MANILA — Former Philippine President Ferdinand E. Marcos gave advice to the leader of this week's brief rebellion shortly after the revolt began, according to a report revealed Friday by the Defense Ministry.
Marcos, living in Hawaii, has denied any role in the 38-hour rebellion led by Arturo Tolentino, his former foreign minister and running mate in the fraud-tainted Feb. 7 election.
But a Defense Ministry spokesman said telephone operators at the Manila Hotel reported that rebels began a series of telephone conversations with Marcos at 5 p.m., shortly after the rebellion began, and that Marcos suggested Tolentino use the luxury hotel as his base.
Tolentino declared himself acting president Sunday in the hotel driveway. He and his followers, supported by about 300 soldiers, took over the hotel and declared it the base of his government.
The ministry spokesman, Silvestre Afable, did not have the complete report given Defense Minister Juan Ponce Enrile, but he confirmed parts of it.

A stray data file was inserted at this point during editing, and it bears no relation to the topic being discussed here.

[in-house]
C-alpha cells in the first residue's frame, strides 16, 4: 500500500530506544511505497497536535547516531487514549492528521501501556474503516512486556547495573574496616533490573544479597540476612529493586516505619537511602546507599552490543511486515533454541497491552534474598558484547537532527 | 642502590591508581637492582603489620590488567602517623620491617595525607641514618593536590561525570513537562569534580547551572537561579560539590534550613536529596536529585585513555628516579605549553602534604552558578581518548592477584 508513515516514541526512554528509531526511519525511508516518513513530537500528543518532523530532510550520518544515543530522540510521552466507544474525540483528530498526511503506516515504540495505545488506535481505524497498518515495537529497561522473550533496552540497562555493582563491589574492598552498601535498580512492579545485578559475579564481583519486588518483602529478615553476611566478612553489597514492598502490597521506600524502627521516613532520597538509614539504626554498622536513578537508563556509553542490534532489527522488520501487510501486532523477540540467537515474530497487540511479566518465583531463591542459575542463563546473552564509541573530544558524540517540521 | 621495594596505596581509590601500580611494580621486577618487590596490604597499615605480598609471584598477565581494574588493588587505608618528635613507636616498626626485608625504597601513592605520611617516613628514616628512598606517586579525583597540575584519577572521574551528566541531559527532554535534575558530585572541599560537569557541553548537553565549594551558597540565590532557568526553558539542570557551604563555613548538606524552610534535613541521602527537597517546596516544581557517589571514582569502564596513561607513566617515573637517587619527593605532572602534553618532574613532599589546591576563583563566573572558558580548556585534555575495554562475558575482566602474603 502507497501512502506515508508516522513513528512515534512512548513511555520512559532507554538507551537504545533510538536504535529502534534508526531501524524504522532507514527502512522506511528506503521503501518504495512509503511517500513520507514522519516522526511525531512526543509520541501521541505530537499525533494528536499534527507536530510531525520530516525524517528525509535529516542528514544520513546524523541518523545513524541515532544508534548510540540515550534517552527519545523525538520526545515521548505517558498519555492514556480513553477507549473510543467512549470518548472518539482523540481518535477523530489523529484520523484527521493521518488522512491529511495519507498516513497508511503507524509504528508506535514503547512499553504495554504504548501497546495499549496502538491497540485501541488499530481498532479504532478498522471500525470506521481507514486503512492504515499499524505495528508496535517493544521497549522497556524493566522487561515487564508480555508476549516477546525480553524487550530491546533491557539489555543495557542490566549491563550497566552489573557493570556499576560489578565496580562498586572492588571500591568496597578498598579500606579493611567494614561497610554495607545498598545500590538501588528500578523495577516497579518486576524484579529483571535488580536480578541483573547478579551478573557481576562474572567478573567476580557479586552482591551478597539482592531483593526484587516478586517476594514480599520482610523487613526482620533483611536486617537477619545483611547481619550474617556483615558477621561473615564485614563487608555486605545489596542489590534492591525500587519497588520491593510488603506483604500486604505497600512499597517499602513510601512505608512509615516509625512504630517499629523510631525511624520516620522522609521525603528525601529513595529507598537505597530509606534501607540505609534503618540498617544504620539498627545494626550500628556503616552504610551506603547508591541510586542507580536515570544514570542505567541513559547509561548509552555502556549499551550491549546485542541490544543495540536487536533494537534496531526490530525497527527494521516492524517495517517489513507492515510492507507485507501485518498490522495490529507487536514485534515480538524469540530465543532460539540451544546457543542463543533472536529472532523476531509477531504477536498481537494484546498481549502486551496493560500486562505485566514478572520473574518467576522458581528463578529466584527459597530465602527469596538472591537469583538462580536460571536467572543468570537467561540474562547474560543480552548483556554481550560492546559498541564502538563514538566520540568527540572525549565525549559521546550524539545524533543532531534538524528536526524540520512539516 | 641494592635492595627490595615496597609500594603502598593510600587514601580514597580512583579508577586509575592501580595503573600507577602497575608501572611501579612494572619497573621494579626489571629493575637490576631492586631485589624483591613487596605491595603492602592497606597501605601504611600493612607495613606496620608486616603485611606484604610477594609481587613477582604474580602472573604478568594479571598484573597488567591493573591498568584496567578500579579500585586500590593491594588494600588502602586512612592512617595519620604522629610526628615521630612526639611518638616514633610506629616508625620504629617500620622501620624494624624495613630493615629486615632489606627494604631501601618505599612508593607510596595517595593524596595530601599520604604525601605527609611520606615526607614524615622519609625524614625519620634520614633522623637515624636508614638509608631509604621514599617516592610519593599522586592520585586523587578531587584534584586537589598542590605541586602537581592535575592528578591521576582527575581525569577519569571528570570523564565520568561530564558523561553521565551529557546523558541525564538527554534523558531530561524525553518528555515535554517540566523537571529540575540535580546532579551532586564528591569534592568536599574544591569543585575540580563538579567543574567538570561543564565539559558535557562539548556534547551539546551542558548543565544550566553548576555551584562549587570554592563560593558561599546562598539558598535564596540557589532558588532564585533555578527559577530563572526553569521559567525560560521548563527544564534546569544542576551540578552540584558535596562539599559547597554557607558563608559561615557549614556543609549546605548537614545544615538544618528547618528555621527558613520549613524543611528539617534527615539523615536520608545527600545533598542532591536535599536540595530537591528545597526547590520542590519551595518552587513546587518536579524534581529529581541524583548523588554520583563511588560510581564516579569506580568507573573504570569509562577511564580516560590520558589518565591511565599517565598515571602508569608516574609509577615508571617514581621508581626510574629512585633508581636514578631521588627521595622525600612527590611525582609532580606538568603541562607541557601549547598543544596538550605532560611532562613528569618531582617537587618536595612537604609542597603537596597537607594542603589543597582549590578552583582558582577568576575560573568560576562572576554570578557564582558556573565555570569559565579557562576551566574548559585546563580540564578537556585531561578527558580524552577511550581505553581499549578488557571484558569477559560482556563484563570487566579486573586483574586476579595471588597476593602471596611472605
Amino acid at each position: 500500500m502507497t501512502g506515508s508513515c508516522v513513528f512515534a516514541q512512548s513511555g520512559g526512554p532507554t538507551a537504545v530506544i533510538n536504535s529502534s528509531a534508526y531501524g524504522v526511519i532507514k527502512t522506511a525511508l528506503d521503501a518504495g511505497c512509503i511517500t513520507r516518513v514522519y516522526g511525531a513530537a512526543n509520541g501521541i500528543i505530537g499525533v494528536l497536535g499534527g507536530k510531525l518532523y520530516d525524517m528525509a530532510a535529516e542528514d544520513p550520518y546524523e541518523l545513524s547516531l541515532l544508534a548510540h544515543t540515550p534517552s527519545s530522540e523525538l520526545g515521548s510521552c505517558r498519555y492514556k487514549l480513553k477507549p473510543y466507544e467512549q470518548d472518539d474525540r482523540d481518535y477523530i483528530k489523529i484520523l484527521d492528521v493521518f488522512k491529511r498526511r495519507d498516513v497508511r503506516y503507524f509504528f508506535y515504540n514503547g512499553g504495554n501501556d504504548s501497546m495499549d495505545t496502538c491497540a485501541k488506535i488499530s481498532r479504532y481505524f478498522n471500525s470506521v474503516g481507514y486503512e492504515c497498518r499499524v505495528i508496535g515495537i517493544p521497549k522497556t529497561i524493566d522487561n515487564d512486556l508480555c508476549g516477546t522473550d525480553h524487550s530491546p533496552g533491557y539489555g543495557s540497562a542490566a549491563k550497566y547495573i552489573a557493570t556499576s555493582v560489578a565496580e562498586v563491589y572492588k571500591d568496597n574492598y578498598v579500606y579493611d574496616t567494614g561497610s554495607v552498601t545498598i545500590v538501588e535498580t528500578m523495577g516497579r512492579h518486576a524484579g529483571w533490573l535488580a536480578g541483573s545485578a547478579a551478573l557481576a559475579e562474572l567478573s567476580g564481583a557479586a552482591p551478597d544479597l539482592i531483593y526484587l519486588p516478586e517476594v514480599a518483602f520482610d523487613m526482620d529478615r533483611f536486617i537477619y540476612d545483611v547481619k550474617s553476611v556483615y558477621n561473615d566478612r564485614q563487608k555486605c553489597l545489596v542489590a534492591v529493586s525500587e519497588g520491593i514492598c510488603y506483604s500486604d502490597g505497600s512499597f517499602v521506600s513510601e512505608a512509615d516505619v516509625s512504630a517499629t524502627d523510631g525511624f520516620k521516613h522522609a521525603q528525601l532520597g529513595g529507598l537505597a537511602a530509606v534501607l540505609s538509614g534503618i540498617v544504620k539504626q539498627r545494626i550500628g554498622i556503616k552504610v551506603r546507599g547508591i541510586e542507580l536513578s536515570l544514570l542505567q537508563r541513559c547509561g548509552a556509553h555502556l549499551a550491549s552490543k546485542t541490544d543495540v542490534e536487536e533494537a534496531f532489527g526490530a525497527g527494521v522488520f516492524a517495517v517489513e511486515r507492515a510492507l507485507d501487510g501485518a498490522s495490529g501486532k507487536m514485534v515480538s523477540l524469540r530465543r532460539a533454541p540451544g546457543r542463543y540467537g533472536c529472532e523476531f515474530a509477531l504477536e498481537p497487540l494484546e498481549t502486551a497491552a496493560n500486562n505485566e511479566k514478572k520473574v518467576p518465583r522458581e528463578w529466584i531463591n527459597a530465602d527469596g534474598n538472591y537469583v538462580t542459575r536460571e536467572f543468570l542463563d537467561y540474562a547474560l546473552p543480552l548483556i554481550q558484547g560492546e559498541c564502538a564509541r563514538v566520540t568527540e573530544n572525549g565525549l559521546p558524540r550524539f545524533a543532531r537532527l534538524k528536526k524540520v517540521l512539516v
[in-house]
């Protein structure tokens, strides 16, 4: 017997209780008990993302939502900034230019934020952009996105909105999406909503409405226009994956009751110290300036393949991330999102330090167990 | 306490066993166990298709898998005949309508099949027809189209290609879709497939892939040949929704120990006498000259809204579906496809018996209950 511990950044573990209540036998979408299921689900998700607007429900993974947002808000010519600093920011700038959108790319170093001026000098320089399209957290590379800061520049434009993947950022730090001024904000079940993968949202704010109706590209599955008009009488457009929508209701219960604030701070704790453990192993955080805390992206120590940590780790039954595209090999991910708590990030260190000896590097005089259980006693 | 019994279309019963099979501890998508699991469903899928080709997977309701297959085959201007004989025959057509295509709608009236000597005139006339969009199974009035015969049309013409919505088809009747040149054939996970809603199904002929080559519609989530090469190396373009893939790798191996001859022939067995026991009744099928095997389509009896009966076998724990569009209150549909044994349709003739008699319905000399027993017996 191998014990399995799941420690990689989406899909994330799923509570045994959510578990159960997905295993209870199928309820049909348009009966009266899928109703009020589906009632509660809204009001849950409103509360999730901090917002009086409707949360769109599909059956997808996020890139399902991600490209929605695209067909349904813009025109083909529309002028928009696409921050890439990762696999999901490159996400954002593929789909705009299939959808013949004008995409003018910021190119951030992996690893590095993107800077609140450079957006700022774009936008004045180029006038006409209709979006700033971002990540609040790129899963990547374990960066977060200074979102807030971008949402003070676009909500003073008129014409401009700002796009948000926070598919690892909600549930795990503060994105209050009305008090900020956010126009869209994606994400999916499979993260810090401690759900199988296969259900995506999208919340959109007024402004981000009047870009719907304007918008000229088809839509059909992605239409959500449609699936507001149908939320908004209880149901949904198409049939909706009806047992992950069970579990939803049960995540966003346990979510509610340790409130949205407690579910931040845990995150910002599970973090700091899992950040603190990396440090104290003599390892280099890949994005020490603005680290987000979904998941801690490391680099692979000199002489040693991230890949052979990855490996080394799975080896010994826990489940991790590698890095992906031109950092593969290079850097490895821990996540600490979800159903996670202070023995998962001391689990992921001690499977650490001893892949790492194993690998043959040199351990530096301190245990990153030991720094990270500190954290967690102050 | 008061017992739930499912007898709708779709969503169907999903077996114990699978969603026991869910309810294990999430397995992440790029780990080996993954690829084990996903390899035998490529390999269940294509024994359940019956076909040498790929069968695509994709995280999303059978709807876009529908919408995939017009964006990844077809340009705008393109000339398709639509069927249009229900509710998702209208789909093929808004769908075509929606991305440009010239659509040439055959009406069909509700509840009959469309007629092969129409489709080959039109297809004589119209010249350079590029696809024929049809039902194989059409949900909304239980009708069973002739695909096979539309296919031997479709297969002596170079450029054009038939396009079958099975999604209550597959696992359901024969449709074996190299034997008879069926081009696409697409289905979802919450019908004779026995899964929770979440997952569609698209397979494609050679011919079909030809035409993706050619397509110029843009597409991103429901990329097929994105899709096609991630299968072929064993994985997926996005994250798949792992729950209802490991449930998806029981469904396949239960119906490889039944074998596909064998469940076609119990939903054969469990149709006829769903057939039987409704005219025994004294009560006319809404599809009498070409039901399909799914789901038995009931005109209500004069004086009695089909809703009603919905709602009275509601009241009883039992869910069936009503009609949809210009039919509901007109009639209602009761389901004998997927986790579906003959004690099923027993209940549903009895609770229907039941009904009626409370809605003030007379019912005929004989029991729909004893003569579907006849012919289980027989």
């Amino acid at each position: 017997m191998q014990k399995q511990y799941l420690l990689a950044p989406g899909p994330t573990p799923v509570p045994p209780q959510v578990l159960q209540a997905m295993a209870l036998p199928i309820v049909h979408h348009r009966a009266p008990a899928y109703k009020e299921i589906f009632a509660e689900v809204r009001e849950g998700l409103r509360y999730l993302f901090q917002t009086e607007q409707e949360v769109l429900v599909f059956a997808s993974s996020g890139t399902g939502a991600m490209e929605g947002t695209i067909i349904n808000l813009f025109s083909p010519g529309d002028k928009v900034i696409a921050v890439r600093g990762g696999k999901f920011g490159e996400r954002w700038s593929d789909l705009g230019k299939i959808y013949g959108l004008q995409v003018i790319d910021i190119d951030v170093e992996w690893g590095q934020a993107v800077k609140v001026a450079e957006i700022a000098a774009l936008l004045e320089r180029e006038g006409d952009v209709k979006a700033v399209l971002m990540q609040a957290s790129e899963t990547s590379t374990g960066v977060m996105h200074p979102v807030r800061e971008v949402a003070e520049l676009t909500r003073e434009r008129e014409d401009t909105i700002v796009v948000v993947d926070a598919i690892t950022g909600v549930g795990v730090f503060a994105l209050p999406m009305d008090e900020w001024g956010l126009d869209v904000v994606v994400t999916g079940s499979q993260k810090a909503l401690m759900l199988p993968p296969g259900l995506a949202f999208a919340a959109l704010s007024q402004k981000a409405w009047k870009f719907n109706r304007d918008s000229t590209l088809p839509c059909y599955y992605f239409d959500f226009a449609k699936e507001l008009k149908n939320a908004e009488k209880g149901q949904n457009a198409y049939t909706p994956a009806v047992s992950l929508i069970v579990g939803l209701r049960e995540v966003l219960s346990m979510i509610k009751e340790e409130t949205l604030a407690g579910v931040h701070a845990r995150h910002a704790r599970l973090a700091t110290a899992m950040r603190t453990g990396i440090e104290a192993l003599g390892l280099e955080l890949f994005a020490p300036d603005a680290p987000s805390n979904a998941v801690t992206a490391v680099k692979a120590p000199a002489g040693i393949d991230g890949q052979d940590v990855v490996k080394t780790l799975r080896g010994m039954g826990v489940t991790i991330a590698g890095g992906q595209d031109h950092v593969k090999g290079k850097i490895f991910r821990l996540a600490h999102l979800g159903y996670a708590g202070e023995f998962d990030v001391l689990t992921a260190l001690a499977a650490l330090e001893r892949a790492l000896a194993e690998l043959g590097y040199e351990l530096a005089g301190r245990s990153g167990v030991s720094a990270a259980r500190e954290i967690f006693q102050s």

Military officers took a deposition from one operator Friday. They refused to discuss it with reporters, but hotel supervisor Vic Sison said the information was significant.
Sison said there were at least seven calls between Tolentino's room at the hotel and Hawaii during the revolt. He said two originated in Hawaii, and that there was no doubt--based on the statements of operators who heard the calls--that Marcos participated in at least some of the conversations.
In another development, Enrile said the military was prepared for "room-to-room combat" if the revolt had continued beyond the 24-hour deadline President Corazon Aquino set Monday. The rebellion ended at dawn Tuesday, several hours before the deadline, when the participants left the hotel.